Format

Send to

Choose Destination
Carbohydr Res. 2009 Sep 28;344(14):1863-71. doi: 10.1016/j.carres.2008.11.021. Epub 2008 Dec 14.

Microrheological investigations give insights into the microstructure and functionality of pectin gels.

Author information

1
Institute of Fundamental Sciences, Massey University, Palmerston North, New Zealand.

Abstract

Many of the functional attributes of pectin, whether in the plant cell wall or in engineered food materials, are linked to its gelling properties and in particular to its ability to assemble in the presence of calcium. Pectin's fine structure and local concentration relative to that of its cross-linking ion play a major role in determining resultant gel micro-structures, and consequently the mechanical and transport properties of pectin matrices. Recent studies have sought to probe the basic properties of such calcium-induced matrices, using a light scattering technique called diffusing wave spectroscopy (DWS). In addition to the low frequency mechanical behaviour, which provides information about the nature and density of cross-links, microrheological measurements carried out with DWS are able to determine the high frequency behaviour, which is closely linked to the response of the basic strands of the network. By using these microrheological measurements, two distinct regimes have been identified into which pectin gels appear to fall: one corresponding to the presence of semi-flexible networks, a generally accepted paradigm in biological gels, and another where flexible networks dominate. In order to explain the origin of these dramatically different networks, distinct assembly pathways have been proposed in which the relative importance of the free energy gained by association and the frictional barrier to polymeric re-arrangement during network formation can differ significantly. By manipulating the local environment in the plant cell wall it is possible that Nature makes full use of both of these network types for fulfilling different tasks; such as providing strain-hardening, maximizing local elastic properties or controlling macromolecular transport.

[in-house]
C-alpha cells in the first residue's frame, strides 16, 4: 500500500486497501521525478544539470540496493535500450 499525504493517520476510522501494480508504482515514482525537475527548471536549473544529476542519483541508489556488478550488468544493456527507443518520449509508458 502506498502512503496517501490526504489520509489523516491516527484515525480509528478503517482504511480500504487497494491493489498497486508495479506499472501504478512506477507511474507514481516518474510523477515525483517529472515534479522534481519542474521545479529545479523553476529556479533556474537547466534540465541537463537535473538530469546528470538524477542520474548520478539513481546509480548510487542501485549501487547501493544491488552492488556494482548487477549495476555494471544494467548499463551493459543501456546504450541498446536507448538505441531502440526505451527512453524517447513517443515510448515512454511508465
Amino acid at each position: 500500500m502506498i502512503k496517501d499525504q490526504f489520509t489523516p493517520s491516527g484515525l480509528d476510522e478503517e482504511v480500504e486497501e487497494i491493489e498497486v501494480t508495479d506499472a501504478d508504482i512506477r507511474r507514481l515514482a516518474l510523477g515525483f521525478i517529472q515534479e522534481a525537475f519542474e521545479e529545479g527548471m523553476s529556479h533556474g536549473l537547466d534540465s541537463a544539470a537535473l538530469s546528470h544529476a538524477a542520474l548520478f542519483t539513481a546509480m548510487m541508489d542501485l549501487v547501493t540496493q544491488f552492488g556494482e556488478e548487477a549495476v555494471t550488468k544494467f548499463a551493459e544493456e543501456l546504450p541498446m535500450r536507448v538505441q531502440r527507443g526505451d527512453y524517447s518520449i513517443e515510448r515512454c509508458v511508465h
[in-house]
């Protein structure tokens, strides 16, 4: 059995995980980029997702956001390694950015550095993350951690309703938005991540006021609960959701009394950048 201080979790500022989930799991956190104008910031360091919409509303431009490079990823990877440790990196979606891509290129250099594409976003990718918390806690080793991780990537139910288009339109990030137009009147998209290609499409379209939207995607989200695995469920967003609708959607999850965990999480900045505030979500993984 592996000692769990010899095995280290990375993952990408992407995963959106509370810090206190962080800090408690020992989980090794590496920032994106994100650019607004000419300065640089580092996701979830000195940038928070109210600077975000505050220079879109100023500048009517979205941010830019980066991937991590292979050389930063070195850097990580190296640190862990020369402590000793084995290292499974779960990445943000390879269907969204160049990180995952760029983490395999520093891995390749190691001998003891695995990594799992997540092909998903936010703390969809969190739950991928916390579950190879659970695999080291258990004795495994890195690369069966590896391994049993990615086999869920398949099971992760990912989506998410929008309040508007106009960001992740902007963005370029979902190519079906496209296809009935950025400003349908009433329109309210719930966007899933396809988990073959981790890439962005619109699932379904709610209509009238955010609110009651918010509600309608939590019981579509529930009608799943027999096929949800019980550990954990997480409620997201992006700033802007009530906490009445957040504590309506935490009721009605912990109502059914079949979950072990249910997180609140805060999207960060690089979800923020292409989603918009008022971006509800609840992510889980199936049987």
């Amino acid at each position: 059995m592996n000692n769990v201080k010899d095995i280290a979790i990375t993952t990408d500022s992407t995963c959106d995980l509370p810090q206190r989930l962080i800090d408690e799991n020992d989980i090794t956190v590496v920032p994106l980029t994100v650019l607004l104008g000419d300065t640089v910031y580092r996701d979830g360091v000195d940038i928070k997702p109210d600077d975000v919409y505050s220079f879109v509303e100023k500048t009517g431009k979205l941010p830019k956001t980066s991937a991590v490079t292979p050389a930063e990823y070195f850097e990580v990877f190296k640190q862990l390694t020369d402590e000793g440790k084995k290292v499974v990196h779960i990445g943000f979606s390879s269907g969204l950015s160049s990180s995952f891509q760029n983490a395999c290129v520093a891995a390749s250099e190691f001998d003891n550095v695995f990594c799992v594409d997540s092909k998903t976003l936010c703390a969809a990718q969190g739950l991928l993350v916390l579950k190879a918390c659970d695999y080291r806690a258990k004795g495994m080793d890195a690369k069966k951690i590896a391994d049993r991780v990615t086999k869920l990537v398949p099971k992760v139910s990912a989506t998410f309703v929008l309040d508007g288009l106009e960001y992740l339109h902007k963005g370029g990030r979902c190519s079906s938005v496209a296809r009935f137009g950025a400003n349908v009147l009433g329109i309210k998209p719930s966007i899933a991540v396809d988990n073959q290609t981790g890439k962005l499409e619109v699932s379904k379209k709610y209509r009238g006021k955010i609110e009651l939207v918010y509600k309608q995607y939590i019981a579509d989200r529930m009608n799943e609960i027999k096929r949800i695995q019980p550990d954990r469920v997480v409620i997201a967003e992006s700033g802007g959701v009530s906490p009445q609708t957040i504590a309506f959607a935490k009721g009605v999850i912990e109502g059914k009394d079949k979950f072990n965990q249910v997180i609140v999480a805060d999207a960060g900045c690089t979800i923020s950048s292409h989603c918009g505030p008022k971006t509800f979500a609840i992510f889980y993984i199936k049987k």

PMID:
19138770
DOI:
10.1016/j.carres.2008.11.021
[Indexed for MEDLINE]

Supplemental Content

Full text links

Icon for Elsevier Science
Loading ...
Support Center